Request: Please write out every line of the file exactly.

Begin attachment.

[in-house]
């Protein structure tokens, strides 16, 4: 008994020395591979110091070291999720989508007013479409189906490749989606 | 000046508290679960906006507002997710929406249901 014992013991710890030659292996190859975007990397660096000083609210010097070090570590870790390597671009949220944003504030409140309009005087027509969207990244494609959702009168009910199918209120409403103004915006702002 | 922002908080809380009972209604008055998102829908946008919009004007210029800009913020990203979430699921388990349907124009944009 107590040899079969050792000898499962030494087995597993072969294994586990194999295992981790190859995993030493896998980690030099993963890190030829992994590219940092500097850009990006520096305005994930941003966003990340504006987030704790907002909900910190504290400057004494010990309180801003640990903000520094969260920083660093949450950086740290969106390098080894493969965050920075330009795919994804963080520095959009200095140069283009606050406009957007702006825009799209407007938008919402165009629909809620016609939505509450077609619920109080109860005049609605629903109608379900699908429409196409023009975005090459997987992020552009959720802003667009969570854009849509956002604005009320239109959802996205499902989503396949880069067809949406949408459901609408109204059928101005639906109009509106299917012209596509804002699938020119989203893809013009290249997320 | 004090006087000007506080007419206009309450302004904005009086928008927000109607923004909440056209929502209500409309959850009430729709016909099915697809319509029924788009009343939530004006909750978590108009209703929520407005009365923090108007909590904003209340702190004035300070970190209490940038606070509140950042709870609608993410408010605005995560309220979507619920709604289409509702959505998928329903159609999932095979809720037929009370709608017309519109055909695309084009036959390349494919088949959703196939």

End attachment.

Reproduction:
[in-house]
């Protein structure tokens, strides 16, 4: 008994020395591979110091070291999720989508007013479409189906490749989606 | 000046508290679960906006507002997710929406249901 014992013991710890030659292996190859975007990397660096000083609210010097070090570590870790390597671009949220944003504030409140309009005087027509969207990244494609959702009168009910199918209120409403103004915006702002 | 922002908080809380009972209604008055998102829908946008919009004007210029800009913020990203979430699921388990349907124009944009 107590040899079969050792000898499962030494087995597993072969294994586990194999295992981790190859995993030493896998980690030099993963890190030829992994590219940092500097850009990006520096305005994930941003966003990340504006987030704790907002909900910190504290400057004494010990309180801003640990903000520094969260920083660093949450950086740290969106390098080894493969965050920075330009795919994804963080520095959009200095140069283009606050406009957007702006825009799209407007938008919402165009629909809620016609939505509450077609619920109080109860005049609605629903109608379900699908429409196409023009975005090459997987992020552009959720802003667009969570854009849509956002604005009320239109959802996205499902989503396949880069067809949406949408459901609408109204059928101005639906109009509106299917012209596509804002699938020119989203893809013009290249997320 | 004090006087000007506080007419206009309450302004904005009086928008927000109607923004909440056209929502209500409309959850009430729709016909099915697809319509029924788009009343939530004006909750978590108009209703929520407005009365923090108007909590904003209340702190004035300070970190209490940038606070509140950042709870609608993410408010605005995560309220979507619920709604289409509702959505998928329903159609999932095979809720037929009370709608017309519109055909695309084009036959390349494919088949959703196939």